This guest blog was written by Stephanie Lyons, Policy Analyst (Water Security and Climate Change) for WaterAid's Global Policy Team. Ms. Lyons represented the AGWA Policy Group at the UNFCCC Standing Committee on Finance meeting in Bonn, which took place March 7-9. The following report outlines future plans for the SCF in 2017 and beyond.
The 15th meeting of the UNFCCC Standing Committee on Finance (SCF) brought together the SCF’s member countries
and observers to take forward its work in 2017. This was the first of two SCF meetings for 2017 (aside from the SCF Forum); the second meeting has been tentatively scheduled for 18-22 September 2017. An abridged summary of the SCF’s main agreements follows; detailed daily summaries are available from the Climate Finance Advisory Service
and documented outcomes are available from the UNFCCC Secretariat
. Read More...
Thanks to the efforts of the water community, Morocco, France, and Peru, and the UNFCCC, a dedicated "Water Action Day" was organized during COP 22, which included a Dialogue about the role of the water community in supporting the UNFCCC and the role of the UNFCCC in supporting effective water management. The participants of the Dialogue, led in discussion by the OECD and AGWA, had their comments directed into a plan released today.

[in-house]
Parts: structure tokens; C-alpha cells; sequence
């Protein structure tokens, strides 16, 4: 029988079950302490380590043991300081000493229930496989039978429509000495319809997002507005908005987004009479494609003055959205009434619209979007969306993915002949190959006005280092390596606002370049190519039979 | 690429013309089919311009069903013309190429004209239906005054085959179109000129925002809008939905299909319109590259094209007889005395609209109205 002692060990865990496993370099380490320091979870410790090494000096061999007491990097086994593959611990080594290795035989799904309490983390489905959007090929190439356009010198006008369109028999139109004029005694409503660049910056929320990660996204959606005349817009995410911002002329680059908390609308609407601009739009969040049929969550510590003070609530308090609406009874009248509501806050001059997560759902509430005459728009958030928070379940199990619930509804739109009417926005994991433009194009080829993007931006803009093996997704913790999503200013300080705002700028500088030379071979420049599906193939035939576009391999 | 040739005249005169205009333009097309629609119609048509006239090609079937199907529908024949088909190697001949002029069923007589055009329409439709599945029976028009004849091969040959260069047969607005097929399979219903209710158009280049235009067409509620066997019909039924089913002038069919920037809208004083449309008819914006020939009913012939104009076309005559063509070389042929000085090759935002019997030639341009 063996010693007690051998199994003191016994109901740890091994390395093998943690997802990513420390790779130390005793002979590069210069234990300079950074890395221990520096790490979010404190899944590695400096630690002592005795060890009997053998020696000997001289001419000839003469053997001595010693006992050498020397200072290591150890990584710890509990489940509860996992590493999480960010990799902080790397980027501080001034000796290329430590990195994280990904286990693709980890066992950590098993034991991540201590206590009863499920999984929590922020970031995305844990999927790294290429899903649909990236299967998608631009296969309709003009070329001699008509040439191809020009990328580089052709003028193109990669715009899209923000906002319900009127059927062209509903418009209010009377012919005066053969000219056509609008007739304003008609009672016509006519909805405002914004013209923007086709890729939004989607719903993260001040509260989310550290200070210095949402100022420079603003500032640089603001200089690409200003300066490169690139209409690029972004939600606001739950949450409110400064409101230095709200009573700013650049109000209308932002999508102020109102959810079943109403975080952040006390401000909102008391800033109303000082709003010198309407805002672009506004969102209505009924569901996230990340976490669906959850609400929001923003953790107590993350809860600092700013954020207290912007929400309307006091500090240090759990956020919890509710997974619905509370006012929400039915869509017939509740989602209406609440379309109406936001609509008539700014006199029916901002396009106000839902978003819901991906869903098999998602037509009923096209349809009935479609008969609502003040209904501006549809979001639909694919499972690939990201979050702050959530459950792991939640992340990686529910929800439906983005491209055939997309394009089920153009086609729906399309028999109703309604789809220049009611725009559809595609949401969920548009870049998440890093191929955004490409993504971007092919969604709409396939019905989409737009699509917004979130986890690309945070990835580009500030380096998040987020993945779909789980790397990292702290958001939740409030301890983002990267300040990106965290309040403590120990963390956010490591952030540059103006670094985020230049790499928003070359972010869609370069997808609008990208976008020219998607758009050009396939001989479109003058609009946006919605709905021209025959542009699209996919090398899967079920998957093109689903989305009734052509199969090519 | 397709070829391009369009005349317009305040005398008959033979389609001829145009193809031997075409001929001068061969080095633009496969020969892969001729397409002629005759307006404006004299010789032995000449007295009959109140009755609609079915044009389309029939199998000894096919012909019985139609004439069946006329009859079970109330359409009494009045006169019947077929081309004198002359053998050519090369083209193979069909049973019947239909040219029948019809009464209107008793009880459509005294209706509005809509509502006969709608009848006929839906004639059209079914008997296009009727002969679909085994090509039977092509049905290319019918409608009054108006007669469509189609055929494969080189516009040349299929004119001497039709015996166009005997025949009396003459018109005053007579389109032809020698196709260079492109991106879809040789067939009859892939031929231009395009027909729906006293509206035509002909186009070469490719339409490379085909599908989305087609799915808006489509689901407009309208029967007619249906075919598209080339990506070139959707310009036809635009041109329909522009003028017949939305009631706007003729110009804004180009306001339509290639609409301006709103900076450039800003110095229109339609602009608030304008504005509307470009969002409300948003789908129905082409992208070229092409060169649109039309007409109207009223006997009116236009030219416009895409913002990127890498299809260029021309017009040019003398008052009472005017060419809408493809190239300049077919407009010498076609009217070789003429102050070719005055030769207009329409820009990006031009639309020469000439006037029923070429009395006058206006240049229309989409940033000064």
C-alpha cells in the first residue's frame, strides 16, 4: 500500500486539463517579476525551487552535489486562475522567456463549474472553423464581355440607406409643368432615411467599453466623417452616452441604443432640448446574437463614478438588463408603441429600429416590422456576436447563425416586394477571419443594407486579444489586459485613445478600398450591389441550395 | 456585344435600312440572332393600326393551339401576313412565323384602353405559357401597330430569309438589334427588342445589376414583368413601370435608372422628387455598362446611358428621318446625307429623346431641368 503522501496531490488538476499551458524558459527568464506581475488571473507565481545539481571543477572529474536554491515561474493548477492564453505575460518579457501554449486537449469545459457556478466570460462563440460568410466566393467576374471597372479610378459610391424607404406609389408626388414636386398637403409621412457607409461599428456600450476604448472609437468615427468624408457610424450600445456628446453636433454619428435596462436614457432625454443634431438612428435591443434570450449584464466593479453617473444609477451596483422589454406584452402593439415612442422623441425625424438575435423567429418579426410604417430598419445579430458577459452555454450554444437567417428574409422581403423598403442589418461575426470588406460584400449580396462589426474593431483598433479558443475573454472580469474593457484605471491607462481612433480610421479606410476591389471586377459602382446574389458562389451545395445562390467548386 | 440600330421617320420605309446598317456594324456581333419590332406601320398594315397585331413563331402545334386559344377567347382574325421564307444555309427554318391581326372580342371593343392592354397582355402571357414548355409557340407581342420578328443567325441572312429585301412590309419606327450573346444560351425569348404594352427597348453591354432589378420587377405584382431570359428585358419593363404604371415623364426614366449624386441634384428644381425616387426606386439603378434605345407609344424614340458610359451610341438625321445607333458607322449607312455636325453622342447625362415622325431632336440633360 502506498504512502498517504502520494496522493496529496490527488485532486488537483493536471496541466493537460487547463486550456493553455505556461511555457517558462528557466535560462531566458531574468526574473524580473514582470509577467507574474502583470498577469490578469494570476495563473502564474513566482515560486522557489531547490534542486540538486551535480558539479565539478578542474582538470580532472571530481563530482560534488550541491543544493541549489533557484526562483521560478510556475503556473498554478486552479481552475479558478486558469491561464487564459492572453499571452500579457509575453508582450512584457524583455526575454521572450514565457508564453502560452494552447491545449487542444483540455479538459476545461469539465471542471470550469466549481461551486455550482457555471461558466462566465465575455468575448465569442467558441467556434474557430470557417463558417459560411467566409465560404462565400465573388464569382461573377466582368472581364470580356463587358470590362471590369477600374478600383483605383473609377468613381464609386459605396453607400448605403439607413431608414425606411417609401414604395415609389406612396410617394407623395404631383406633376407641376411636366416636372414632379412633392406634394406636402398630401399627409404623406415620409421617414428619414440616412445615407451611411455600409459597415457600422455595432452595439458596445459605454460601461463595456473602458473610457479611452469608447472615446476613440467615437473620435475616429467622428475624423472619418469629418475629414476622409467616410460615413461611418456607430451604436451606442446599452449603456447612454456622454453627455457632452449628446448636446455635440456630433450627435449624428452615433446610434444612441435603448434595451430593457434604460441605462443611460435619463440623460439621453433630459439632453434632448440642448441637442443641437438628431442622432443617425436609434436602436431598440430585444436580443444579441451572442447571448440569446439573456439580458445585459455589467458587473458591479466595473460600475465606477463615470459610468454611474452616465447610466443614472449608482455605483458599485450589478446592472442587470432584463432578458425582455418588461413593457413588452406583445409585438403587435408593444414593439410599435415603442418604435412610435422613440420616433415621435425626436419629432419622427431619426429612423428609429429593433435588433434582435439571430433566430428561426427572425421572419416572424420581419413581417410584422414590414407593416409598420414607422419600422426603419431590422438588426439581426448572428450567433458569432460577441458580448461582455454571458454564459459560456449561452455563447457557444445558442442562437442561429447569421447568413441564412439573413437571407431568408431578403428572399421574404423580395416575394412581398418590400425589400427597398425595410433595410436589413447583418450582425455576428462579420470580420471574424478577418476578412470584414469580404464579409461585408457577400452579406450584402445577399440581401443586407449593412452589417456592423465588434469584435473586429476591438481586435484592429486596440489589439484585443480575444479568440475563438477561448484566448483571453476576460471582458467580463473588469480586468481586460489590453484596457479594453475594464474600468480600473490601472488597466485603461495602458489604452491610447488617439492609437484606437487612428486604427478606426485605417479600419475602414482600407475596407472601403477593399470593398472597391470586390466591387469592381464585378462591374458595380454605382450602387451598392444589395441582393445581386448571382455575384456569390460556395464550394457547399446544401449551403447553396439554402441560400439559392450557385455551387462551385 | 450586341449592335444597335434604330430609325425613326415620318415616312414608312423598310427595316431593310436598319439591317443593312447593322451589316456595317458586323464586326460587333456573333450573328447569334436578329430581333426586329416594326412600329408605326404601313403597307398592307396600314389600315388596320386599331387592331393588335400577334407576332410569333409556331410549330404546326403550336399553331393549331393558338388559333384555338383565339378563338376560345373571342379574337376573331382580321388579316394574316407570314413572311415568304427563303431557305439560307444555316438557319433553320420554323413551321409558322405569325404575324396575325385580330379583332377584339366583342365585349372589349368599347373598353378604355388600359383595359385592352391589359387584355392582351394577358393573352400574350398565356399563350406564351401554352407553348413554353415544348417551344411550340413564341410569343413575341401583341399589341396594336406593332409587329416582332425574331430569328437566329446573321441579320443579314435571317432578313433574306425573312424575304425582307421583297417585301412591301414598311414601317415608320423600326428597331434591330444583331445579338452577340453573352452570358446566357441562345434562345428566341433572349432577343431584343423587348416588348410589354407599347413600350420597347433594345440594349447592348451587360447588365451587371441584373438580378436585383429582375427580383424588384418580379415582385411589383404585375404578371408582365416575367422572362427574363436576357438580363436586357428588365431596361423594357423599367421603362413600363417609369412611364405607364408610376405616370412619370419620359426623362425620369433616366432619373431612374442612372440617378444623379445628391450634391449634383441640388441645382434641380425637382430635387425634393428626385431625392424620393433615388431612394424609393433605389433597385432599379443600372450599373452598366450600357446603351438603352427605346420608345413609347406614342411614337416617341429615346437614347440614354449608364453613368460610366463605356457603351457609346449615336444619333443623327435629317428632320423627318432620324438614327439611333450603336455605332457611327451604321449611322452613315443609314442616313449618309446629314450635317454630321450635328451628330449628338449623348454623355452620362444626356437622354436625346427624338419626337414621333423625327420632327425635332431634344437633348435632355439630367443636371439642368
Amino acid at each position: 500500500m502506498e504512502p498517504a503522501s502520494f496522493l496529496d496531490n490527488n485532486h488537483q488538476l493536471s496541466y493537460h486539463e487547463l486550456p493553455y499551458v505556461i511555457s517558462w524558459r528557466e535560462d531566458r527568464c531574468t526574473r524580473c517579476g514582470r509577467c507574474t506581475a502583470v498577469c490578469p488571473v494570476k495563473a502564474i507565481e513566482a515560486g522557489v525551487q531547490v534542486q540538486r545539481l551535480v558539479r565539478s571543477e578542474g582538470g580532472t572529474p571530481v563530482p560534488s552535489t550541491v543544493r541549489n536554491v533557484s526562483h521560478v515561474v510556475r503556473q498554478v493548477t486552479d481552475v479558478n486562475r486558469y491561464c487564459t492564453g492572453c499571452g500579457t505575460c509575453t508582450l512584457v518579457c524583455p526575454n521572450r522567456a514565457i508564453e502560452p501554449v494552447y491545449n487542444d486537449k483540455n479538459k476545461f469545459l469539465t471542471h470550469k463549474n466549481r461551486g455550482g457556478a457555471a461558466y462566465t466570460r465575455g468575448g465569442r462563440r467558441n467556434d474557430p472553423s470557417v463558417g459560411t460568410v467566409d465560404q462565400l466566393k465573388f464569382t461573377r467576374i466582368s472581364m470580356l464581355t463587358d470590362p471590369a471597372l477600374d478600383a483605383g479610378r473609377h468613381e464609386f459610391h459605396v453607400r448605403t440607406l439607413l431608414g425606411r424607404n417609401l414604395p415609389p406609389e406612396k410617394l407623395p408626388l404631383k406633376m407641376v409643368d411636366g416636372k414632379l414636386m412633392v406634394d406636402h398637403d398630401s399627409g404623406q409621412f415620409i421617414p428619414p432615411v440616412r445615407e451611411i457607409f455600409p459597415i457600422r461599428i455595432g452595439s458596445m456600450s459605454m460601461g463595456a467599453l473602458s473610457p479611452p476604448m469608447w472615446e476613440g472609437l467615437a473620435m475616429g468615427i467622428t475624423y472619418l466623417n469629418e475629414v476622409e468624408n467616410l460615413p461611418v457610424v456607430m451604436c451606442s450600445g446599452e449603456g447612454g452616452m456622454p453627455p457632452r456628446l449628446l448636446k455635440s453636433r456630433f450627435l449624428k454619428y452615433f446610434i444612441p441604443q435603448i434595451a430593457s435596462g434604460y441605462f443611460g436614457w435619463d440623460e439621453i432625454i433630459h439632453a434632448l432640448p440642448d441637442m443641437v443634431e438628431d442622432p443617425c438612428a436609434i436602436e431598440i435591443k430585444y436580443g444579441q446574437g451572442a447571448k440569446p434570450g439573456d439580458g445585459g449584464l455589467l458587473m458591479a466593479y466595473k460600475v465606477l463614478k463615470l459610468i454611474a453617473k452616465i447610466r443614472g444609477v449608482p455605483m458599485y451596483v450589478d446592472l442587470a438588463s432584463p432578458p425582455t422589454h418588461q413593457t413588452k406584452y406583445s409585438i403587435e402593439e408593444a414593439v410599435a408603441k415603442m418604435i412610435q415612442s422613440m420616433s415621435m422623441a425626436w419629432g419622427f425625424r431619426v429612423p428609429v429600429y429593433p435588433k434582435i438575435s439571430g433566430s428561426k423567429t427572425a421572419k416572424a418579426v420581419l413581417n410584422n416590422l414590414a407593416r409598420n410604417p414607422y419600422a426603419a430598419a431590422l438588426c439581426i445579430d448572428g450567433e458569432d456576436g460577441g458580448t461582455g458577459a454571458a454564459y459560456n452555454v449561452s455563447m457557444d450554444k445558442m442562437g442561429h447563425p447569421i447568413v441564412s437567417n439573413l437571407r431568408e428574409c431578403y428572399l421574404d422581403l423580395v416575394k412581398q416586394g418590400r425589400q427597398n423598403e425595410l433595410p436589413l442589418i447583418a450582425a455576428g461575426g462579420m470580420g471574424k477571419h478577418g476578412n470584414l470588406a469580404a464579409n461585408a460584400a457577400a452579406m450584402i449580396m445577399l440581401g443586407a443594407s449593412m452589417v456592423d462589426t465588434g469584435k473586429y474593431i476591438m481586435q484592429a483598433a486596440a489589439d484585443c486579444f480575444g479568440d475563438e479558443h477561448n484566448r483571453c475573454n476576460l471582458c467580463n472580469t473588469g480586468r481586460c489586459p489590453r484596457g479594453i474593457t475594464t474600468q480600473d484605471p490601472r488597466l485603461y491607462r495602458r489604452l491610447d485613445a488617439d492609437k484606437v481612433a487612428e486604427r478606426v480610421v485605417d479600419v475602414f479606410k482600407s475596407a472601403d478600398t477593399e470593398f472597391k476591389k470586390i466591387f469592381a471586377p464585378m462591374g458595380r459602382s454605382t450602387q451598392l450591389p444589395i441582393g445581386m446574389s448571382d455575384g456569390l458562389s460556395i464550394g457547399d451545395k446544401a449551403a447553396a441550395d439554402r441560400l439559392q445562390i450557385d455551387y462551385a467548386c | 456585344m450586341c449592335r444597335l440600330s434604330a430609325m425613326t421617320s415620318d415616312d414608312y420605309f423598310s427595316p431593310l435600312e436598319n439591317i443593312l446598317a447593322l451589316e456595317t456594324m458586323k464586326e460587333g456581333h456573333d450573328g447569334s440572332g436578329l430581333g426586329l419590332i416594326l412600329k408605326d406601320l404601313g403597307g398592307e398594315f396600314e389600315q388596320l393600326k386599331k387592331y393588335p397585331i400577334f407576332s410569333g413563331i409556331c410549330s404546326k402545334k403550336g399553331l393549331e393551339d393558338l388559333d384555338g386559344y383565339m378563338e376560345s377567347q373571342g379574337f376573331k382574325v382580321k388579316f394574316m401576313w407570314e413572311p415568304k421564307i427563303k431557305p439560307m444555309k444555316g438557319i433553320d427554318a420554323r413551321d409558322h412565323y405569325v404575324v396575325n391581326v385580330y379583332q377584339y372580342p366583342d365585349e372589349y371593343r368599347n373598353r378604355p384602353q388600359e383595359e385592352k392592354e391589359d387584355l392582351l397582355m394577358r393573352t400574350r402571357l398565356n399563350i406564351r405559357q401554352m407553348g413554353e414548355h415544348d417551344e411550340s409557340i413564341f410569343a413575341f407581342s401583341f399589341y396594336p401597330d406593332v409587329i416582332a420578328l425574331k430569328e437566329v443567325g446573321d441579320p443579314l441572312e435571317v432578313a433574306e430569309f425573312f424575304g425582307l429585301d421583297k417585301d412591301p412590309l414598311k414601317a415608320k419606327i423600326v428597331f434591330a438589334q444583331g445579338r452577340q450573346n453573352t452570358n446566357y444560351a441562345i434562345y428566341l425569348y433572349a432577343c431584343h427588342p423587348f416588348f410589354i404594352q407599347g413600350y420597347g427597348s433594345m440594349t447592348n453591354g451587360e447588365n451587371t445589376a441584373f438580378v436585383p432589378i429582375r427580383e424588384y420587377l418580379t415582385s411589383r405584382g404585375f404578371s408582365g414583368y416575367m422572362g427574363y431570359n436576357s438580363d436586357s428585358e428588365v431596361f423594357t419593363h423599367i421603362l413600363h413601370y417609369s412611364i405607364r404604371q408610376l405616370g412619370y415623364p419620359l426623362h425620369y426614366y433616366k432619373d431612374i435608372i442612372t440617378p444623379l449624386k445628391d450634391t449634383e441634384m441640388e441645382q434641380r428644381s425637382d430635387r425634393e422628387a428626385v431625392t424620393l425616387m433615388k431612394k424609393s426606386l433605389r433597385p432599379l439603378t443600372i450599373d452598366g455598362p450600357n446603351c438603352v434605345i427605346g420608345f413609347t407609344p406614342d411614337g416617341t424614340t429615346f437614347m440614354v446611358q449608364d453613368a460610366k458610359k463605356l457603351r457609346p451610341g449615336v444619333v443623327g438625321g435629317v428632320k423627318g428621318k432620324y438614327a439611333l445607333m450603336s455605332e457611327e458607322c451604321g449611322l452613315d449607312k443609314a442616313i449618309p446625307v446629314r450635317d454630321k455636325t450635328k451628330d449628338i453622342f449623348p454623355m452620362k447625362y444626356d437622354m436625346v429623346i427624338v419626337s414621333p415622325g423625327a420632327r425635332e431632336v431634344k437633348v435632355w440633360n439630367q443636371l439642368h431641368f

Organizers have prepared an Outcome Document of the Action Event on Water
based upon the discussions that took place during throughout the Action Day on Water. The document contains key information that will have important ramifications for water-climate policy moving forward. Read More...
Morocco strives to maintain political support for water within the climate change agenda
This article was written by AGWA Policy Group members Maggie White (French Water Partnership, Coalition Eau, Eau Vive) and Louise Whiting (WaterAid)
Photo by John Matthews
Just six months after the signing of the Paris Agreement, Morocco and France have kept the promise made at COP21 to highlight water’s critical role when it comes to addressing climate change – including both the reduction of carbon emissions and adapting our societies to the climatic impacts that are now inevitable. Read More...